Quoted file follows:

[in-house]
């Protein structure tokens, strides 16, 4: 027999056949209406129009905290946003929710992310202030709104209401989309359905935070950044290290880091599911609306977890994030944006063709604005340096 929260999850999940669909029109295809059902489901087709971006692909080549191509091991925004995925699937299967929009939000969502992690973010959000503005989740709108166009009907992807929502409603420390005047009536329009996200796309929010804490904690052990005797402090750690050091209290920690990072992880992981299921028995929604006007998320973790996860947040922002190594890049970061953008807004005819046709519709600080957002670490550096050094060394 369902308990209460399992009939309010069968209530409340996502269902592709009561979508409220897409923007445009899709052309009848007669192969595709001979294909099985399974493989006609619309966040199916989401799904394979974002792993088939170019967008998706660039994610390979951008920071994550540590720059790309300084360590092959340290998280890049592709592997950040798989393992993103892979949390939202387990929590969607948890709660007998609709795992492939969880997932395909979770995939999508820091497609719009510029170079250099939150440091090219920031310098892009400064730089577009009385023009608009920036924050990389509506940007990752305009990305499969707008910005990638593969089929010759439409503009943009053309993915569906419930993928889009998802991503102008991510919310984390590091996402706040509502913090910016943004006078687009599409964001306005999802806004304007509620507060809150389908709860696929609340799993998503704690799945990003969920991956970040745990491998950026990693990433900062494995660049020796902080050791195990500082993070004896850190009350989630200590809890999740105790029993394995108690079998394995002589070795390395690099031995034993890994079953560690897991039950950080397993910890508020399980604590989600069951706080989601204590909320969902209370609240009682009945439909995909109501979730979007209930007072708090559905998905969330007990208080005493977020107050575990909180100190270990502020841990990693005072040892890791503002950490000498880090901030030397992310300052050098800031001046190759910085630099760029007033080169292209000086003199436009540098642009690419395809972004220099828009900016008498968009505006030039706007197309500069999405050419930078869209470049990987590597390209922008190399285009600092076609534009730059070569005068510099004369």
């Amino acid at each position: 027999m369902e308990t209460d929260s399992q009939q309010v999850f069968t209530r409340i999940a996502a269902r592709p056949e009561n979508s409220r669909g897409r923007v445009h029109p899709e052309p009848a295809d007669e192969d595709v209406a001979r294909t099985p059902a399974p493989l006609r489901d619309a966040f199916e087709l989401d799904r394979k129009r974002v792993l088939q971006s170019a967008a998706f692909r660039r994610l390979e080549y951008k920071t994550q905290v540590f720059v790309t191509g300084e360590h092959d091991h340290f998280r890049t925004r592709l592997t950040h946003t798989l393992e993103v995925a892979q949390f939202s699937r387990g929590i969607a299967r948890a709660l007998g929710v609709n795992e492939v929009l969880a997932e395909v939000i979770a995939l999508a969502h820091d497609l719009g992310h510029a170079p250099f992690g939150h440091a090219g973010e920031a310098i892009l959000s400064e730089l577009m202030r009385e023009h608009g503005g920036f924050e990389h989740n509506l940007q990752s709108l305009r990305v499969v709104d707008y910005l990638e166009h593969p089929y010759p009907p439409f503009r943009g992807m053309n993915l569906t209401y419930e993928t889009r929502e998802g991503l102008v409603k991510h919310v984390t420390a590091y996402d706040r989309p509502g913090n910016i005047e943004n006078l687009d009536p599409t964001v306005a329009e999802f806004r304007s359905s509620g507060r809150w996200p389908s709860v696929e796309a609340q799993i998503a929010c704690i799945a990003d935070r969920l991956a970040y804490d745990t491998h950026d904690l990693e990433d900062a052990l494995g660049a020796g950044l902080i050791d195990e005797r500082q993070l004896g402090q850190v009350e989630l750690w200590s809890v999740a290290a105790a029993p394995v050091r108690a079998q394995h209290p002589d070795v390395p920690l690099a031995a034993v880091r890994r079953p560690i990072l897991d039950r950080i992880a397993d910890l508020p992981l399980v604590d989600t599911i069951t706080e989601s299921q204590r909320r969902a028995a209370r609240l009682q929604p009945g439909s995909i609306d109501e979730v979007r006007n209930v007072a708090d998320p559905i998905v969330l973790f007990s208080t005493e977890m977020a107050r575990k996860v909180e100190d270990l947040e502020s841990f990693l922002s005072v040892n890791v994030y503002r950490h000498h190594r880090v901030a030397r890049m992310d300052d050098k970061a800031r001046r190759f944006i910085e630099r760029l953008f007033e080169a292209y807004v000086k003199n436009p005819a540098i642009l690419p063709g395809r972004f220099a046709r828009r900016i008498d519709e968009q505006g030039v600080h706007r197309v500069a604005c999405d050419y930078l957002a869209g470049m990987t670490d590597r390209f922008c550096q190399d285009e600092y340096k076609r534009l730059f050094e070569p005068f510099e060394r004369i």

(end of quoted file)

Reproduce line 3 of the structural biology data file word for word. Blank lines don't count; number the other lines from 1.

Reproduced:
């Amino acid at each position: 027999m369902e308990t209460d929260s399992q009939q309010v999850f069968t209530r409340i999940a996502a269902r592709p056949e009561n979508s409220r669909g897409r923007v445009h029109p899709e052309p009848a295809d007669e192969d595709v209406a001979r294909t099985p059902a399974p493989l006609r489901d619309a966040f199916e087709l989401d799904r394979k129009r974002v792993l088939q971006s170019a967008a998706f692909r660039r994610l390979e080549y951008k920071t994550q905290v540590f720059v790309t191509g300084e360590h092959d091991h340290f998280r890049t925004r592709l592997t950040h946003t798989l393992e993103v995925a892979q949390f939202s699937r387990g929590i969607a299967r948890a709660l007998g929710v609709n795992e492939v929009l969880a997932e395909v939000i979770a995939l999508a969502h820091d497609l719009g992310h510029a170079p250099f992690g939150h440091a090219g973010e920031a310098i892009l959000s400064e730089l577009m202030r009385e023009h608009g503005g920036f924050e990389h989740n509506l940007q990752s709108l305009r990305v499969v709104d707008y910005l990638e166009h593969p089929y010759p009907p439409f503009r943009g992807m053309n993915l569906t209401y419930e993928t889009r929502e998802g991503l102008v409603k991510h919310v984390t420390a590091y996402d706040r989309p509502g913090n910016i005047e943004n006078l687009d009536p599409t964001v306005a329009e999802f806004r304007s359905s509620g507060r809150w996200p389908s709860v696929e796309a609340q799993i998503a929010c704690i799945a990003d935070r969920l991956a970040y804490d745990t491998h950026d904690l990693e990433d900062a052990l494995g660049a020796g950044l902080i050791d195990e005797r500082q993070l004896g402090q850190v009350e989630l750690w200590s809890v999740a290290a105790a029993p394995v050091r108690a079998q394995h209290p002589d070795v390395p920690l690099a031995a034993v880091r890994r079953p560690i990072l897991d039950r950080i992880a397993d910890l508020p992981l399980v604590d989600t599911i069951t706080e989601s299921q204590r909320r969902a028995a209370r609240l009682q929604p009945g439909s995909i609306d109501e979730v979007r006007n209930v007072a708090d998320p559905i998905v969330l973790f007990s208080t005493e977890m977020a107050r575990k996860v909180e100190d270990l947040e502020s841990f990693l922002s005072v040892n890791v994030y503002r950490h000498h190594r880090v901030a030397r890049m992310d300052d050098k970061a800031r001046r190759f944006i910085e630099r760029l953008f007033e080169a292209y807004v000086k003199n436009p005819a540098i642009l690419p063709g395809r972004f220099a046709r828009r900016i008498d519709e968009q505006g030039v600080h706007r197309v500069a604005c999405d050419y930078l957002a869209g470049m990987t670490d590597r390209f922008c550096q190399d285009e600092y340096k076609r534009l730059f050094e070569p005068f510099e060394r004369i």